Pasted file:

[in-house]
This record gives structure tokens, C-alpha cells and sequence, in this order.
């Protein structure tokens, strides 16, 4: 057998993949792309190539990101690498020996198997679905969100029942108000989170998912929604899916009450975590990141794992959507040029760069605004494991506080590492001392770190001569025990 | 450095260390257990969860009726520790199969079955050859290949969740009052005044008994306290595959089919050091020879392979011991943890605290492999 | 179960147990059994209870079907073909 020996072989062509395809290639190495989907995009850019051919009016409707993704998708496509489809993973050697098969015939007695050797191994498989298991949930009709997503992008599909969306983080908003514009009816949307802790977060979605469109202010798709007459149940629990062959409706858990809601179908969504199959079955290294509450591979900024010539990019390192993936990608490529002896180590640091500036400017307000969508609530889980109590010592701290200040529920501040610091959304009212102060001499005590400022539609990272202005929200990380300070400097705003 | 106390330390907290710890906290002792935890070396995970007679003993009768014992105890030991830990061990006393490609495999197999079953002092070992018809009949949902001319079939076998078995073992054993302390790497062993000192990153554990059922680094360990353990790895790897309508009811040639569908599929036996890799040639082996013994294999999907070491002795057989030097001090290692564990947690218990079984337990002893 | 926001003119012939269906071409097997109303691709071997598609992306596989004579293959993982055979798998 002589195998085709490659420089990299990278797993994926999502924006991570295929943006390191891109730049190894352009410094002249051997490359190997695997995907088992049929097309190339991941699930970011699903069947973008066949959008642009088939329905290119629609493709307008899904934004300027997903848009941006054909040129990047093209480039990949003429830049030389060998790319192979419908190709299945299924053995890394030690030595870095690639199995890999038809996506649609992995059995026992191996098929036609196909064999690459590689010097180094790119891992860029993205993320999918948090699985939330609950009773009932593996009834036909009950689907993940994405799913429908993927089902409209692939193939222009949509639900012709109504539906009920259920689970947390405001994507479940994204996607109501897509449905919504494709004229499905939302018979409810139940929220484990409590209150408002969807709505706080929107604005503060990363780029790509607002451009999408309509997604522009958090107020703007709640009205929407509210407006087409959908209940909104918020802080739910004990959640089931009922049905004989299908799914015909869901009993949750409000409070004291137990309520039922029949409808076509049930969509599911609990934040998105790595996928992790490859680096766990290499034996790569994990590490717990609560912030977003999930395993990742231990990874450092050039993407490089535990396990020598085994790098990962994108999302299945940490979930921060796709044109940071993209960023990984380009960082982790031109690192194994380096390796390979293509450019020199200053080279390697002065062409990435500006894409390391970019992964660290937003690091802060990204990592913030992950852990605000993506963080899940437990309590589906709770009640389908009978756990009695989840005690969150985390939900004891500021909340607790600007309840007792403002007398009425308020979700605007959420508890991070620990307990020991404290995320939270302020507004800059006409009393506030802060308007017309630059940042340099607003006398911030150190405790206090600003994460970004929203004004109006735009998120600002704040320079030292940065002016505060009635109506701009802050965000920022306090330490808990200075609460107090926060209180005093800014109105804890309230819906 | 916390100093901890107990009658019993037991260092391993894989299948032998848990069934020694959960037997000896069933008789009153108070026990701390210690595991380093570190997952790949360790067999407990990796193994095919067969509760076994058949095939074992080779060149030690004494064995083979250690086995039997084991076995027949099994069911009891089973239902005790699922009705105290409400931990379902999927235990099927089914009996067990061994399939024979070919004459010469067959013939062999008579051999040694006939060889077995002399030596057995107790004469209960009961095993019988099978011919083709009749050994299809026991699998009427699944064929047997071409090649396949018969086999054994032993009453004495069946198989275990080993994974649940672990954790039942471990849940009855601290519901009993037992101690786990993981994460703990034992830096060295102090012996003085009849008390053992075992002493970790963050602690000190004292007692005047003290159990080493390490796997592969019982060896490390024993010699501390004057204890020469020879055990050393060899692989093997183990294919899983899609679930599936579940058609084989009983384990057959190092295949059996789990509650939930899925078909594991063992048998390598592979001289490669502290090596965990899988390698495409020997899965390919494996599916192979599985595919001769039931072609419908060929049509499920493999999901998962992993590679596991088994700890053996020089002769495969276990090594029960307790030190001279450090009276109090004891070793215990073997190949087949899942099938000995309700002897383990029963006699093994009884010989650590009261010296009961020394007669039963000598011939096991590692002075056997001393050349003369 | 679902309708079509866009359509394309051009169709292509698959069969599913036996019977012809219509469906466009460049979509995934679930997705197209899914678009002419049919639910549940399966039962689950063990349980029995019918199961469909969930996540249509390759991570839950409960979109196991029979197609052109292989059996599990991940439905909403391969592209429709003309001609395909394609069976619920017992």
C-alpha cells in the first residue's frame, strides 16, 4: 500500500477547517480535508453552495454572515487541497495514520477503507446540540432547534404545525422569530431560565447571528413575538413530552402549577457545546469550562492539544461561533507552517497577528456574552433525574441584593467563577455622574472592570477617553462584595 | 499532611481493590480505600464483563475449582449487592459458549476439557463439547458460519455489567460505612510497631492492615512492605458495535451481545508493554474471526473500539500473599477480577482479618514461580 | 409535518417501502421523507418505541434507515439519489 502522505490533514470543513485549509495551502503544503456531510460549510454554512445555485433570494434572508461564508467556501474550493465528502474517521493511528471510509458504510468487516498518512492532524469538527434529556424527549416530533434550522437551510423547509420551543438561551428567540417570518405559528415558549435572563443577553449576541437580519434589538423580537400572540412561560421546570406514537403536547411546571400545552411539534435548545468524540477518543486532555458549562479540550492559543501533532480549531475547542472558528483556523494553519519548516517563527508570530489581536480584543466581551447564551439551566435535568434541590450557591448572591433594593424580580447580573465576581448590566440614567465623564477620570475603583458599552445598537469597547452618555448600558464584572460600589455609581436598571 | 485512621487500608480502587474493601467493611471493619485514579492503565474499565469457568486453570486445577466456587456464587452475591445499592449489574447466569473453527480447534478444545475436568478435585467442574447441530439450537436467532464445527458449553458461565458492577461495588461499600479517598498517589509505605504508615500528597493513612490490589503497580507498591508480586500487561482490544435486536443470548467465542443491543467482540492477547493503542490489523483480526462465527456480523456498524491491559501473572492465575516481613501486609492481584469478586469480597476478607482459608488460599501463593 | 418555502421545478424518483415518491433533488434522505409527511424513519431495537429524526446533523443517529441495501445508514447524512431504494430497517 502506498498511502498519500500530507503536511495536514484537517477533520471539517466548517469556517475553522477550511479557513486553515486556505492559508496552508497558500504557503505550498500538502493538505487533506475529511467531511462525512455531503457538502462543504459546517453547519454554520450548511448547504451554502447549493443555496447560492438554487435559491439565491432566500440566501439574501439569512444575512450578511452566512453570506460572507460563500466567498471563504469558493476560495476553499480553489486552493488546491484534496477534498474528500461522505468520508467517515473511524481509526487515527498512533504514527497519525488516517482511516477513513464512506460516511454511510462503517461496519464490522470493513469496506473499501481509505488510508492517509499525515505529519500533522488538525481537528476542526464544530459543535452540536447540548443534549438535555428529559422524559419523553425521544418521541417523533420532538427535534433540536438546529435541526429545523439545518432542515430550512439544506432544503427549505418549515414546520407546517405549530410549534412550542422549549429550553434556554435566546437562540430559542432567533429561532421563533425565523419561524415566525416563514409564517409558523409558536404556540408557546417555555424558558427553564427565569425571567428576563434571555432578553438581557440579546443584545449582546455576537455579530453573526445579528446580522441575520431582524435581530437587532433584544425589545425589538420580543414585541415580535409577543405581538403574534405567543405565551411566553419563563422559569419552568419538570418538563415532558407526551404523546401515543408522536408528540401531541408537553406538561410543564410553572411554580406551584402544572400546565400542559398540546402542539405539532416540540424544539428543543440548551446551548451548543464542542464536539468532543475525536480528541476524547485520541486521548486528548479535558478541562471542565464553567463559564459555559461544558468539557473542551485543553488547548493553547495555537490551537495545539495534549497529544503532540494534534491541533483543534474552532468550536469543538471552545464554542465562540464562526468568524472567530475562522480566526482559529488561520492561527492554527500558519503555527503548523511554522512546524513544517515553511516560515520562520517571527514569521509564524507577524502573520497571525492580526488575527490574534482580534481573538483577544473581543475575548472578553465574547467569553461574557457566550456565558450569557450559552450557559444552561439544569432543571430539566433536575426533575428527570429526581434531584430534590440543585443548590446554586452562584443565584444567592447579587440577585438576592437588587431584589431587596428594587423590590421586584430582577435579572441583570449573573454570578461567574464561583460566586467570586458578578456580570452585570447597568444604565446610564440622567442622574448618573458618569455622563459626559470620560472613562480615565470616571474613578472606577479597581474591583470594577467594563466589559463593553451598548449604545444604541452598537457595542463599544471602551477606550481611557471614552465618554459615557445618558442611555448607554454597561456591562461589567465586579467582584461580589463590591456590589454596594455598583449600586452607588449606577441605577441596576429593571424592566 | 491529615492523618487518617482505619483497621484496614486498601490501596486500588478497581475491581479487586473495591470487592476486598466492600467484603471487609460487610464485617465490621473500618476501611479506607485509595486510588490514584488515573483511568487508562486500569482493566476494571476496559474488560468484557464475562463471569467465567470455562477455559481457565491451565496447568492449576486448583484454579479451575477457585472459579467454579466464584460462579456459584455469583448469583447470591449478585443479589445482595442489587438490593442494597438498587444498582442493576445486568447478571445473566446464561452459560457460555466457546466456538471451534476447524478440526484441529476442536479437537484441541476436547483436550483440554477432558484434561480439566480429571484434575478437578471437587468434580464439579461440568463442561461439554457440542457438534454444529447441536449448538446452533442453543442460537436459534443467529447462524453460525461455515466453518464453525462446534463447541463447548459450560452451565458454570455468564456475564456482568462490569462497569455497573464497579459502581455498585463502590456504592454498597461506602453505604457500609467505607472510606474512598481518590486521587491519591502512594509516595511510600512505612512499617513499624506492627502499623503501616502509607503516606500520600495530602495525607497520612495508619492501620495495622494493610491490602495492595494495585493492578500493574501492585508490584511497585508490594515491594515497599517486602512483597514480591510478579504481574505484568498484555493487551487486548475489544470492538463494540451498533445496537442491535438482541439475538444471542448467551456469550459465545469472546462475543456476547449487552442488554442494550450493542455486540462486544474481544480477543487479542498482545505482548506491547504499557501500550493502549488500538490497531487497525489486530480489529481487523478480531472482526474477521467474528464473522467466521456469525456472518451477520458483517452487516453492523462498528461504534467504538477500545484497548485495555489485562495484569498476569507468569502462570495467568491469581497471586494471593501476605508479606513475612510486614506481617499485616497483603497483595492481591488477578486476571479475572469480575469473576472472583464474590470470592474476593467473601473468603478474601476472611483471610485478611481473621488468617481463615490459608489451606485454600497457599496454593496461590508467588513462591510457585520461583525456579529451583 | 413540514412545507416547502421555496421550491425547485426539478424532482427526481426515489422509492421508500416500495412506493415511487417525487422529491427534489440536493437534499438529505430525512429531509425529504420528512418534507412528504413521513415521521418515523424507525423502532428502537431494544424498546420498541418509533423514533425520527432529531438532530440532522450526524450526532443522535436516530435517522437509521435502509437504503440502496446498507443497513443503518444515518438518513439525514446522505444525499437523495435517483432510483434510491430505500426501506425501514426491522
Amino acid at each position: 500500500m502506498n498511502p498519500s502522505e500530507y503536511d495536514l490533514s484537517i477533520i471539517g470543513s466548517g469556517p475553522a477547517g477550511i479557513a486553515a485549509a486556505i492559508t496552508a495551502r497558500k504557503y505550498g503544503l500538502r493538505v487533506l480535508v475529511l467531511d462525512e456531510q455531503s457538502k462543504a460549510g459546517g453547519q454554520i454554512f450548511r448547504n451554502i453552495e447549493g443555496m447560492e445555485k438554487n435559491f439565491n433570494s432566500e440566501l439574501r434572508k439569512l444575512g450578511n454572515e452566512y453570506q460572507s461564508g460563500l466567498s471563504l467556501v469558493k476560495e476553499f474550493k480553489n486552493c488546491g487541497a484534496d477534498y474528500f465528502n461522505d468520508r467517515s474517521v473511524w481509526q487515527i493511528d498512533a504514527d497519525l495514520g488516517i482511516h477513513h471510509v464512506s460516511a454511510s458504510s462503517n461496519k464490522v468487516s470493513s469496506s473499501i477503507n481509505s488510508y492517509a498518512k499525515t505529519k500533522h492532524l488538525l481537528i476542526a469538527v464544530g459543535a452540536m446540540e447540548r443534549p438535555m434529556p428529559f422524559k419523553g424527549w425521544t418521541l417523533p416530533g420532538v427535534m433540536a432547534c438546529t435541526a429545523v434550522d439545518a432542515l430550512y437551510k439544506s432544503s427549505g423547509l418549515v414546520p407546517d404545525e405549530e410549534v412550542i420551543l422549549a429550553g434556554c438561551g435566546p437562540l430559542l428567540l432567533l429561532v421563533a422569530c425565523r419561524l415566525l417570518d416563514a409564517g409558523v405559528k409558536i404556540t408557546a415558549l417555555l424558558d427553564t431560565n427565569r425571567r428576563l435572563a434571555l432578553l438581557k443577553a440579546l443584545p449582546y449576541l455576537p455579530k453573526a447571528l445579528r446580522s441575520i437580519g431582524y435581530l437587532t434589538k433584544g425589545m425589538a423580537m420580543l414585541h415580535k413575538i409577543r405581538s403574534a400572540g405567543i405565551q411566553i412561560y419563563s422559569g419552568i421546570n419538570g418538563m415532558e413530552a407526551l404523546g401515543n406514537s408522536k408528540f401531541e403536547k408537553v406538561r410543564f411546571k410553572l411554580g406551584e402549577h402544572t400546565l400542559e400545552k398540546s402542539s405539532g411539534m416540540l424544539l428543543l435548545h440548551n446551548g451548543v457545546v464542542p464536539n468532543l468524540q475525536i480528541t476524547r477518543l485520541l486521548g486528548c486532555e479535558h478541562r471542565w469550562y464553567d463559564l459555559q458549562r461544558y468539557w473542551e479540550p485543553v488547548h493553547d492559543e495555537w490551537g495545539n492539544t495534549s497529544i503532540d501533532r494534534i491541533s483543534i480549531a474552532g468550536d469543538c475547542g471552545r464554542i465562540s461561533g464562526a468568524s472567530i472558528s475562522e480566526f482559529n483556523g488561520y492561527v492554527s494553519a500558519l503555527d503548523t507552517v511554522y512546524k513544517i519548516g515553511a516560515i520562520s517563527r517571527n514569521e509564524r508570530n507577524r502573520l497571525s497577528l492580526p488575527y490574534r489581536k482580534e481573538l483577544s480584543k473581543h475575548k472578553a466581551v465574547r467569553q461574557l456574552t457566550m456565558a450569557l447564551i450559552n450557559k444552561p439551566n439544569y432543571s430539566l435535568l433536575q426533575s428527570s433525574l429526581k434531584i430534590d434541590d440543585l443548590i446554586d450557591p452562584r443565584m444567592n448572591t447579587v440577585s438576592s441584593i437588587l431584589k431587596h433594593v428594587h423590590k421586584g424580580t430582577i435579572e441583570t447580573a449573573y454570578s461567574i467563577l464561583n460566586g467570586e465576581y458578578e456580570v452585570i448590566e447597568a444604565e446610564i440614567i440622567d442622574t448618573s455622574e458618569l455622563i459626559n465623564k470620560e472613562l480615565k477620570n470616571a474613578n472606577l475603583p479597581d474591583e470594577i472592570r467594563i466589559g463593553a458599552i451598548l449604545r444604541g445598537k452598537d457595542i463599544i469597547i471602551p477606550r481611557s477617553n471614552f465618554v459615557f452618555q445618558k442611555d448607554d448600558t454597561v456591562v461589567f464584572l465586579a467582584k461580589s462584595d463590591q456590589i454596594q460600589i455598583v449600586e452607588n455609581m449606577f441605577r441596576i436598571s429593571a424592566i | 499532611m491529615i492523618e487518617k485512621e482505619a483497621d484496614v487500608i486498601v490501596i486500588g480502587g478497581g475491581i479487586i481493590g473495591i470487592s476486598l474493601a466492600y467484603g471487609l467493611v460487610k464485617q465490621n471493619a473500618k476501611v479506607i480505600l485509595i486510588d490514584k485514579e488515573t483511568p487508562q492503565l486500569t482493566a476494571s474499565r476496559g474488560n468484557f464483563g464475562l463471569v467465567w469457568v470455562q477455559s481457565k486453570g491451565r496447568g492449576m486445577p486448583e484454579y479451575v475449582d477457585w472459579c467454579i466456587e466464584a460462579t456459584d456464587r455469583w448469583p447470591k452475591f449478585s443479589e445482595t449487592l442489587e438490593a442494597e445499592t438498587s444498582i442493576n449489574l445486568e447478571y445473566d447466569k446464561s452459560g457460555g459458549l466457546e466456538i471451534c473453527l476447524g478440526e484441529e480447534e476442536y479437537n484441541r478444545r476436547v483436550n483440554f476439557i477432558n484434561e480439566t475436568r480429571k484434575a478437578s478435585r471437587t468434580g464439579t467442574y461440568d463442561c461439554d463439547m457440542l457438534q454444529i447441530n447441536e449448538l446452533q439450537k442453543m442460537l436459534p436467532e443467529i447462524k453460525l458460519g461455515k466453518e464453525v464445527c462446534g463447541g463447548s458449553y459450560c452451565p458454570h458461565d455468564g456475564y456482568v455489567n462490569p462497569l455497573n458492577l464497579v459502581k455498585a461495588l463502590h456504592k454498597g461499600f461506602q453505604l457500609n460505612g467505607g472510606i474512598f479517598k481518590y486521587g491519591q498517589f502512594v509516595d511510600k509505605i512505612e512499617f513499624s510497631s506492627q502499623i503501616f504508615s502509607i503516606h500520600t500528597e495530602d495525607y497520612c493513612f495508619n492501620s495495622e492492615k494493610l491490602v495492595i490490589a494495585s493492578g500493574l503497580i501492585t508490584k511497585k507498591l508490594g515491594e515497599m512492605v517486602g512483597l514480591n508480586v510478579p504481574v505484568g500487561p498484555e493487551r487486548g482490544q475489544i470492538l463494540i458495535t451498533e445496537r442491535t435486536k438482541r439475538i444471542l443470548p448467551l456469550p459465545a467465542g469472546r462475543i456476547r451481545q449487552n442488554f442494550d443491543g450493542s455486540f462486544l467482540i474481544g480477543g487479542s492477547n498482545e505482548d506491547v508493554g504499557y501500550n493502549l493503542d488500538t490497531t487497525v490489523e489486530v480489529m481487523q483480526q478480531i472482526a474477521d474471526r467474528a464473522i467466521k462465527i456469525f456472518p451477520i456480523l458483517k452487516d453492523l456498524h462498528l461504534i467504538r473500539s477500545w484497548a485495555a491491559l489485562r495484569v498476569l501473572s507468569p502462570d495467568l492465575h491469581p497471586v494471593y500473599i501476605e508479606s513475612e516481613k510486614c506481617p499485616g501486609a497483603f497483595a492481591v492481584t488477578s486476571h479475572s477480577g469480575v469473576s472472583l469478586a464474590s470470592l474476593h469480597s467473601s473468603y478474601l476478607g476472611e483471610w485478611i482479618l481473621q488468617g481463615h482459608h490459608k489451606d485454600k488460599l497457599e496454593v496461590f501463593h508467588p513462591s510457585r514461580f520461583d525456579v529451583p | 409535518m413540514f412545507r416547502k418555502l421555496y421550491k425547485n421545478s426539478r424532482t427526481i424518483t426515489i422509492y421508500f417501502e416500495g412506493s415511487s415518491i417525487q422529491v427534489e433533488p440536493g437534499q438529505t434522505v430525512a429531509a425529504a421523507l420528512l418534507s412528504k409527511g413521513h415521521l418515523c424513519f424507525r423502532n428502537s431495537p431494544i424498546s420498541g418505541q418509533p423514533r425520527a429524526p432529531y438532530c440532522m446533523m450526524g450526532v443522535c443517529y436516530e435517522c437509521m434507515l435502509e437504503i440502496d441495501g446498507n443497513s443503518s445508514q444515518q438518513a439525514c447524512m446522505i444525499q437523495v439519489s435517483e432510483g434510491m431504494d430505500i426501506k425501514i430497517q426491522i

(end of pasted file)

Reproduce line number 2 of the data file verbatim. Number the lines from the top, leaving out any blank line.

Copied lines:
This record gives structure tokens, C-alpha cells and sequence, in this order.